To join me for next years small group special migration photo safaris just drop us an email at info@naturewanderers.com

Here are glimpses of Masai Mara from the last month.

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Patagonia Diaries

Just completed a week at the stunning Torres Del Paine National Park in Chile. Amidst the picturesque landscapes of wild Patagonia, we had countless sightings of 12 pumas. The highlight was a female with 4 cubs which we managed to track on 4 of our 6 field days and the family kept the cameras busy for hours together.

Here is a brief pictorial summary of a week of hikes and hard work by a talented bunch of photographers I had the opportunity to lead.

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Satpura After Dark

Satpura National Park is always a special place for me. The leopard and sloth bear infected forest has always been a great location for documenting their behaviour. Night in Satpura makes the forest more special as a lot of nocturnal species can be observed in the fringe areas of the park. In May 2019, I spent a week exploring Satpura after dark. The target was the worlds smallest wild cat – Rusty Spotted Cat but every night was an element of surprise with some unique and fresh perspectives of Wild India.

Here are some images from Satpura… after dark!

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Tiger Marathon 2019 Field Notes

The 2019 edition of my Tiger Marathon photo safari series just concluded in Bandhavgarh National Park. A fortnight filled with tiger action as we worked with Dotty and Solo – the two devoted mothers of Bandhavgarh who have been raising their litters in the park this season. From cubs playing to some charismatic males, Bandhavgarh always throws up surprises every day. Here are some of the many moments witnessed in the past 15 days.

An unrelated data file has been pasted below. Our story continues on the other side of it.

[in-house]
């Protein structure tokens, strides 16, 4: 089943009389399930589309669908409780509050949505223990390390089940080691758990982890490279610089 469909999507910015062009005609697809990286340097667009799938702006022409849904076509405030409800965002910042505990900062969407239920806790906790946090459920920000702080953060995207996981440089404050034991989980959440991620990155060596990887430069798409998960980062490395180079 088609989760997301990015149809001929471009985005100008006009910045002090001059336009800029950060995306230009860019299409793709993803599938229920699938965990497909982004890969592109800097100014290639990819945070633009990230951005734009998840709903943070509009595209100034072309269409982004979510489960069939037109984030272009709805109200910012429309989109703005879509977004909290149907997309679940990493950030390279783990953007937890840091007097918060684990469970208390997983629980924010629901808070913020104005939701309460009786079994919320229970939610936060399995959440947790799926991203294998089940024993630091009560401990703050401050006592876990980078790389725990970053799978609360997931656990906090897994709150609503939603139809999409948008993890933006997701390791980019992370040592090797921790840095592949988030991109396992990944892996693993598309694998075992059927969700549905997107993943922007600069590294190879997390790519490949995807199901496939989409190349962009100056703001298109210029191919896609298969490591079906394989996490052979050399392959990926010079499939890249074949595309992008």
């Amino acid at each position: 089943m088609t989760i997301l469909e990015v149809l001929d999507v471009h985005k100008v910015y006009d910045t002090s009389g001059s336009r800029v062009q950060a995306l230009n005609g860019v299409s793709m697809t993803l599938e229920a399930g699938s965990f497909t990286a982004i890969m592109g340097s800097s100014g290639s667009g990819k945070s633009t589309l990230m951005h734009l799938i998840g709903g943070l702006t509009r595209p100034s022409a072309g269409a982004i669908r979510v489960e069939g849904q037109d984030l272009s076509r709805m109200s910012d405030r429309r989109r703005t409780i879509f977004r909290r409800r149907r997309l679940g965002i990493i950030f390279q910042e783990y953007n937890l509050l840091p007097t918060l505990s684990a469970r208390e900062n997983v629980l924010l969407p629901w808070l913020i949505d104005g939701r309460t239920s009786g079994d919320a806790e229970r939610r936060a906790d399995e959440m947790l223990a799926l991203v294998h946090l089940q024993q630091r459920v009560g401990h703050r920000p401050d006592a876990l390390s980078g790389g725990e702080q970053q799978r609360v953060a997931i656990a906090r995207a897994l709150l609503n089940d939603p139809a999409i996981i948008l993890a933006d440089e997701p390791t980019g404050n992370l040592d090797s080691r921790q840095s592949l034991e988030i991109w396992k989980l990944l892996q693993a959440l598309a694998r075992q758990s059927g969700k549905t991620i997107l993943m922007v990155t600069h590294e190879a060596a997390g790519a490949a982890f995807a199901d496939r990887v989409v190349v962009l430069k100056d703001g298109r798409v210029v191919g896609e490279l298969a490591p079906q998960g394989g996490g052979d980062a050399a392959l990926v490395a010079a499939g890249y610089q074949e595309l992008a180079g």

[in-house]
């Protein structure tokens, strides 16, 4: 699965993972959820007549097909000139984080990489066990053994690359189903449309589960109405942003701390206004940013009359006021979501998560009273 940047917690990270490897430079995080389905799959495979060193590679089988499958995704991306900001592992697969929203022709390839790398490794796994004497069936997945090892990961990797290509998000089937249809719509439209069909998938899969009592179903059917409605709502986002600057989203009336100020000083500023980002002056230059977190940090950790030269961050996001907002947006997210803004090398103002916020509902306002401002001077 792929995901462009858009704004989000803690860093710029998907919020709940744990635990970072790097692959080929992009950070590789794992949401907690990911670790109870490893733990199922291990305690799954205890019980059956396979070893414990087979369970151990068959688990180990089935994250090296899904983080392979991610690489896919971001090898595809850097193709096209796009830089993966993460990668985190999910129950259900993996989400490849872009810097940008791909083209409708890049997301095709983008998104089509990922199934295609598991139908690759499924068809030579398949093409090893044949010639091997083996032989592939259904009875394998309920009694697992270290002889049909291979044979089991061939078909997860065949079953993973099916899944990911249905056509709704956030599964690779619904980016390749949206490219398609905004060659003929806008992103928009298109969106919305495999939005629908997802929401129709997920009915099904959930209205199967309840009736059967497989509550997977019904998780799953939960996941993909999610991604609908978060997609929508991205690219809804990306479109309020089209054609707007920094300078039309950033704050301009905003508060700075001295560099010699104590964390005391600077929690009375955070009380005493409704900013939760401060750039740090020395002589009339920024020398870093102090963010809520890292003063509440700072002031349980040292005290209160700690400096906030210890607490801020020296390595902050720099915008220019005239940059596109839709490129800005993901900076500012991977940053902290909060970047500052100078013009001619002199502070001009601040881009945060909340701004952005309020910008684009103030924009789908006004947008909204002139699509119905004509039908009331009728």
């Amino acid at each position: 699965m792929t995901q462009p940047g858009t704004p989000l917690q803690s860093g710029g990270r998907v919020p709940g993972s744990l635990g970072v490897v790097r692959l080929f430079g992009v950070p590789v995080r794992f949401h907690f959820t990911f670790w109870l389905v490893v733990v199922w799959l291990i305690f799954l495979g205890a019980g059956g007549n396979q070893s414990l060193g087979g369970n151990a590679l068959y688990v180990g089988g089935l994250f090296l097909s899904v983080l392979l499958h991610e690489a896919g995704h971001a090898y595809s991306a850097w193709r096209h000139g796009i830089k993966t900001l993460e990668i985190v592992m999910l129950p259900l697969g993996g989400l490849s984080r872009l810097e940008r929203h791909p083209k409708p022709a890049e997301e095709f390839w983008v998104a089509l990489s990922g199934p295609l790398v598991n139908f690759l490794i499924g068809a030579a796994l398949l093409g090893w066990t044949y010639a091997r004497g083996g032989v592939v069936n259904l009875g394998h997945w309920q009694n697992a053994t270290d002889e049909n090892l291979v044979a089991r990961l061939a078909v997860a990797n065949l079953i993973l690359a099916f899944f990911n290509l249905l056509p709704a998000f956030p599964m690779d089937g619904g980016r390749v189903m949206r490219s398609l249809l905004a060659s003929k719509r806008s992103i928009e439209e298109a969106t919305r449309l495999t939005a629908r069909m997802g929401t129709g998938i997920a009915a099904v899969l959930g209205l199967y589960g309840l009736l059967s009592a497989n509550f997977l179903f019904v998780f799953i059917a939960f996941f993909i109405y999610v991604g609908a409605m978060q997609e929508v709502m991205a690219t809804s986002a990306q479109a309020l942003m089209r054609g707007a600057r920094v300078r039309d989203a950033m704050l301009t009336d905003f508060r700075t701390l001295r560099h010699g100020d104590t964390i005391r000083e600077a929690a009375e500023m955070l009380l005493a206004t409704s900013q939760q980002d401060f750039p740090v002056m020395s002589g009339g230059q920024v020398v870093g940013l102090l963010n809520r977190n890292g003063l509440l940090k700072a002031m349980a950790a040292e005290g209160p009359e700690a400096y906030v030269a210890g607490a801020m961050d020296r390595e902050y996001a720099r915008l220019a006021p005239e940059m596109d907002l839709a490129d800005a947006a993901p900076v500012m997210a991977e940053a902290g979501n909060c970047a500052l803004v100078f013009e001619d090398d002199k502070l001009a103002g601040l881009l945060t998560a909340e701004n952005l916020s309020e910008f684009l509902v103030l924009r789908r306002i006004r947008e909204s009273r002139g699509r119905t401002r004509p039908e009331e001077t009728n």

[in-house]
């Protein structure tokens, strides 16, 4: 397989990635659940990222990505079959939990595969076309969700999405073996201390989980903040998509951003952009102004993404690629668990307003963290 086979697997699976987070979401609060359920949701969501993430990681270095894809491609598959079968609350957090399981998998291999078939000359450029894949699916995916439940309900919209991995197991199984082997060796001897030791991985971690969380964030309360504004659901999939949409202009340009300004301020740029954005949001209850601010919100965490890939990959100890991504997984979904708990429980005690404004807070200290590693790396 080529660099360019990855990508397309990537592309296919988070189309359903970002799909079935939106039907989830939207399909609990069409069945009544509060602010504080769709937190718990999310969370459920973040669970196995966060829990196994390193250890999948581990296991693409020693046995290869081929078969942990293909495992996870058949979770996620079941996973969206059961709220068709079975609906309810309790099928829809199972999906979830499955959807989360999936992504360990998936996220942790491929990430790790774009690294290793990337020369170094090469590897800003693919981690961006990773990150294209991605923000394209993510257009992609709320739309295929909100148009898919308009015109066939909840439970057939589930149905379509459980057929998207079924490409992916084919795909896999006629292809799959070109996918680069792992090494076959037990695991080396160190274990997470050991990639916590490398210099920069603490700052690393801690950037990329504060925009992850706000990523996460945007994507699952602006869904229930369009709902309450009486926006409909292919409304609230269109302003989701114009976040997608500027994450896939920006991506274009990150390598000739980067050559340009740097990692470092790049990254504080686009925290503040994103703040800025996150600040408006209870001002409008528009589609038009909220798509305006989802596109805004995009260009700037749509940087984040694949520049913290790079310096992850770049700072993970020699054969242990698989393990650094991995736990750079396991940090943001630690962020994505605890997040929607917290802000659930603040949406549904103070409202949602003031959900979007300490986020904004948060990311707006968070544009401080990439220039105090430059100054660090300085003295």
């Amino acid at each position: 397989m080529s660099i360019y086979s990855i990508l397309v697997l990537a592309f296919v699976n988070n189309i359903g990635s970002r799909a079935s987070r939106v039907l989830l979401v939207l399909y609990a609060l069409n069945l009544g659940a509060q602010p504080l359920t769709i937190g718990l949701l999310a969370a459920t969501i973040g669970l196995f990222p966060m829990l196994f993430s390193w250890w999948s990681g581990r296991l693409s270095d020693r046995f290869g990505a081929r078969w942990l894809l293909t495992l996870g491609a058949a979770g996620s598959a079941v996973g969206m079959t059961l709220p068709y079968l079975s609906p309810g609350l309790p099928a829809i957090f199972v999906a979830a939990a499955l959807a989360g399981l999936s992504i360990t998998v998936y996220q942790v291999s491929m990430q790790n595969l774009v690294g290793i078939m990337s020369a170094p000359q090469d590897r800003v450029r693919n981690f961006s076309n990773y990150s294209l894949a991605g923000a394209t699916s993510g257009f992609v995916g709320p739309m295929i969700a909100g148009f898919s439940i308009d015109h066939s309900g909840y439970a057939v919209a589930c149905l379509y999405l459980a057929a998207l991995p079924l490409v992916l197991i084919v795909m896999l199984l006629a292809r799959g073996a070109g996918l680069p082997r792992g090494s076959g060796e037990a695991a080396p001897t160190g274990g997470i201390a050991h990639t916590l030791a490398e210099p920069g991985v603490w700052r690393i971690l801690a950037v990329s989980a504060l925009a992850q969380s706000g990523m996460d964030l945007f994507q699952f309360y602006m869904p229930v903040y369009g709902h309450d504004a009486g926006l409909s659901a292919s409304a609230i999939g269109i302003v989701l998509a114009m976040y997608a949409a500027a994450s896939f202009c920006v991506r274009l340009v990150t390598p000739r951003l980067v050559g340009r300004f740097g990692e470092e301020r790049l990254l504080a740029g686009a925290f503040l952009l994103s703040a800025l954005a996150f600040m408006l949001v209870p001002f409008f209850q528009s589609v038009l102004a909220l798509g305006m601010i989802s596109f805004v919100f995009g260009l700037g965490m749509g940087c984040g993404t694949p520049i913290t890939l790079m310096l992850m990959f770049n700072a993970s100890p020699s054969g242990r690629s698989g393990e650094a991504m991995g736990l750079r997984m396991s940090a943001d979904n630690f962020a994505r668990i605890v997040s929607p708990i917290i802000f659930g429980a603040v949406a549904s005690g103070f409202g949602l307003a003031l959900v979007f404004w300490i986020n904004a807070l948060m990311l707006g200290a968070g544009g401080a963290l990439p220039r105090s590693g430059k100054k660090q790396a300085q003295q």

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March & April 2019 Diaries

It has been a long marathon in various forests of India as we started with the Mowgli land – Pench, headed off to Kanha and then to Bandhavgarh is search of the famed tiger mothers of central Indian tiger heartland. The tiger action in Bandhavgarh was fabulous as we spent countless hours with Spotty, Dotty and Solo – the 3 breeding females of the park. From Central India we headed to Kaziranga for some rhinos and elephants and were blessed with a beautiful sighting of a 1 month old rhino calf.

Here are some images to summarise the last fortnight.

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Snow Leopards to Savannah

I have been living in a suitcase for the past few months and have no time to share updates from the field. We at Nature Wanderers, wrapped up our snow leopard expedition series in Spiti with some fabulous sightings of the mysterious Himalayan cat including wonderful natural history moments like mating snow leopards.